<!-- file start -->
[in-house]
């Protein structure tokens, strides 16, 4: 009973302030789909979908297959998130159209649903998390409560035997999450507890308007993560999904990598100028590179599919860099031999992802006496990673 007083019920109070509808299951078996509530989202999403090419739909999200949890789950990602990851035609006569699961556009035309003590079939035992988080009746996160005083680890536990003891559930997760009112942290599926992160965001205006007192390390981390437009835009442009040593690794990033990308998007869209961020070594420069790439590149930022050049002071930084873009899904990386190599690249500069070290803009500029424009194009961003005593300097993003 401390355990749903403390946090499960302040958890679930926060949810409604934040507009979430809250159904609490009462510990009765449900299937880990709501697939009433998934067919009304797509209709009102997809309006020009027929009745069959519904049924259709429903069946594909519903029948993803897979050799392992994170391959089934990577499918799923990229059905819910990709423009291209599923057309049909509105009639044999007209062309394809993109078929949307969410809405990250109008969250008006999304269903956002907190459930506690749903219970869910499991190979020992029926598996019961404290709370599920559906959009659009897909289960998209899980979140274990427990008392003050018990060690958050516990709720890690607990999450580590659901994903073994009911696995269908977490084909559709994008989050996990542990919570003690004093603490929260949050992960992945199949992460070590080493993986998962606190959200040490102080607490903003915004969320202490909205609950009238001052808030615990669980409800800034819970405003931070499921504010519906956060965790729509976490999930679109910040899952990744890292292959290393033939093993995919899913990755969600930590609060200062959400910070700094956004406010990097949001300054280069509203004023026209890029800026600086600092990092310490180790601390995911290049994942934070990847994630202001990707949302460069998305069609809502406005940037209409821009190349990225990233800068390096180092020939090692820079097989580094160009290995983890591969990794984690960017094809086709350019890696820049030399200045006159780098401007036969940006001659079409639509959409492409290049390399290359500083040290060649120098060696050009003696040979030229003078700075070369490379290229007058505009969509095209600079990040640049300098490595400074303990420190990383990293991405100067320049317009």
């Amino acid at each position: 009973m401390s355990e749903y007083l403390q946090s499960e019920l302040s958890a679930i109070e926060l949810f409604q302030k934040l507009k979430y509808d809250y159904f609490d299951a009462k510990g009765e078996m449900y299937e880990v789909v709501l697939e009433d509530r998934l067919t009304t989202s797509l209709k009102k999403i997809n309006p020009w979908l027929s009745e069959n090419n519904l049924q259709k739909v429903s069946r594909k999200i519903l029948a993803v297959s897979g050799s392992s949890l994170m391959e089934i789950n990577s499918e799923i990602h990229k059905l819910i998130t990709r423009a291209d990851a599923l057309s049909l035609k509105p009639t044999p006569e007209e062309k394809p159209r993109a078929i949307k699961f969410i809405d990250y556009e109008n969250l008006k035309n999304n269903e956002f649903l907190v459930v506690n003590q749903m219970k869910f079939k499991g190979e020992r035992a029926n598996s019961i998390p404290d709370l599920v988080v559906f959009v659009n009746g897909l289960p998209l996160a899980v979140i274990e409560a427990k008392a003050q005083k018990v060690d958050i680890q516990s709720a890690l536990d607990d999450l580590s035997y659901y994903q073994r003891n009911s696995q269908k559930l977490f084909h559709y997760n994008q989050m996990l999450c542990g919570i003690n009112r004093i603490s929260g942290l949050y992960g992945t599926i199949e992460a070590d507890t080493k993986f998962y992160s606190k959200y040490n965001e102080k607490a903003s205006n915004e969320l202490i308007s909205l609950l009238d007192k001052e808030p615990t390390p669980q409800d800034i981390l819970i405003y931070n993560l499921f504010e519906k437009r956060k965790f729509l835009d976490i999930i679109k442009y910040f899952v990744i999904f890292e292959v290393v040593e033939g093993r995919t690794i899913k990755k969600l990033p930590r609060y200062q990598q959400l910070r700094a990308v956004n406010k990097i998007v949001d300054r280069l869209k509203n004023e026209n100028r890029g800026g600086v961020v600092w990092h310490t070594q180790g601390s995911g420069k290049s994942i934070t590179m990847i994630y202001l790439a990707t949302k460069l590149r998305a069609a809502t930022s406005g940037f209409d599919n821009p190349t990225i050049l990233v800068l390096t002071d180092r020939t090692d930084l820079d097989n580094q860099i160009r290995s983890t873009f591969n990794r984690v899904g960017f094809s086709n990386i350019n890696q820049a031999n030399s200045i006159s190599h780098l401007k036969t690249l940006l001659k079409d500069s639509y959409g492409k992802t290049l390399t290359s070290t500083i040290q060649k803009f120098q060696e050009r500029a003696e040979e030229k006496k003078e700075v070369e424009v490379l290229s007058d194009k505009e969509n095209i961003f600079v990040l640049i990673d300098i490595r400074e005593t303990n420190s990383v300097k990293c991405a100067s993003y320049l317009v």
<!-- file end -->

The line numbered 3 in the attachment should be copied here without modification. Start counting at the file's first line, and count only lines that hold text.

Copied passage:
């Amino acid at each position: 009973m401390s355990e749903y007083l403390q946090s499960e019920l302040s958890a679930i109070e926060l949810f409604q302030k934040l507009k979430y509808d809250y159904f609490d299951a009462k510990g009765e078996m449900y299937e880990v789909v709501l697939e009433d509530r998934l067919t009304t989202s797509l209709k009102k999403i997809n309006p020009w979908l027929s009745e069959n090419n519904l049924q259709k739909v429903s069946r594909k999200i519903l029948a993803v297959s897979g050799s392992s949890l994170m391959e089934i789950n990577s499918e799923i990602h990229k059905l819910i998130t990709r423009a291209d990851a599923l057309s049909l035609k509105p009639t044999p006569e007209e062309k394809p159209r993109a078929i949307k699961f969410i809405d990250y556009e109008n969250l008006k035309n999304n269903e956002f649903l907190v459930v506690n003590q749903m219970k869910f079939k499991g190979e020992r035992a029926n598996s019961i998390p404290d709370l599920v988080v559906f959009v659009n009746g897909l289960p998209l996160a899980v979140i274990e409560a427990k008392a003050q005083k018990v060690d958050i680890q516990s709720a890690l536990d607990d999450l580590s035997y659901y994903q073994r003891n009911s696995q269908k559930l977490f084909h559709y997760n994008q989050m996990l999450c542990g919570i003690n009112r004093i603490s929260g942290l949050y992960g992945t599926i199949e992460a070590d507890t080493k993986f998962y992160s606190k959200y040490n965001e102080k607490a903003s205006n915004e969320l202490i308007s909205l609950l009238d007192k001052e808030p615990t390390p669980q409800d800034i981390l819970i405003y931070n993560l499921f504010e519906k437009r956060k965790f729509l835009d976490i999930i679109k442009y910040f899952v990744i999904f890292e292959v290393v040593e033939g093993r995919t690794i899913k990755k969600l990033p930590r609060y200062q990598q959400l910070r700094a990308v956004n406010k990097i998007v949001d300054r280069l869209k509203n004023e026209n100028r890029g800026g600086v961020v600092w990092h310490t070594q180790g601390s995911g420069k290049s994942i934070t590179m990847i994630y202001l790439a990707t949302k460069l590149r998305a069609a809502t930022s406005g940037f209409d599919n821009p190349t990225i050049l990233v800068l390096t002071d180092r020939t090692d930084l820079d097989n580094q860099i160009r290995s983890t873009f591969n990794r984690v899904g960017f094809s086709n990386i350019n890696q820049a031999n030399s200045i006159s190599h780098l401007k036969t690249l940006l001659k079409d500069s639509y959409g492409k992802t290049l390399t290359s070290t500083i040290q060649k803009f120098q060696e050009r500029a003696e040979e030229k006496k003078e700075v070369e424009v490379l290229s007058d194009k505009e969509n095209i961003f600079v990040l640049i990673d300098i490595r400074e005593t303990n420190s990383v300097k990293c991405a100067s993003y320049l317009v």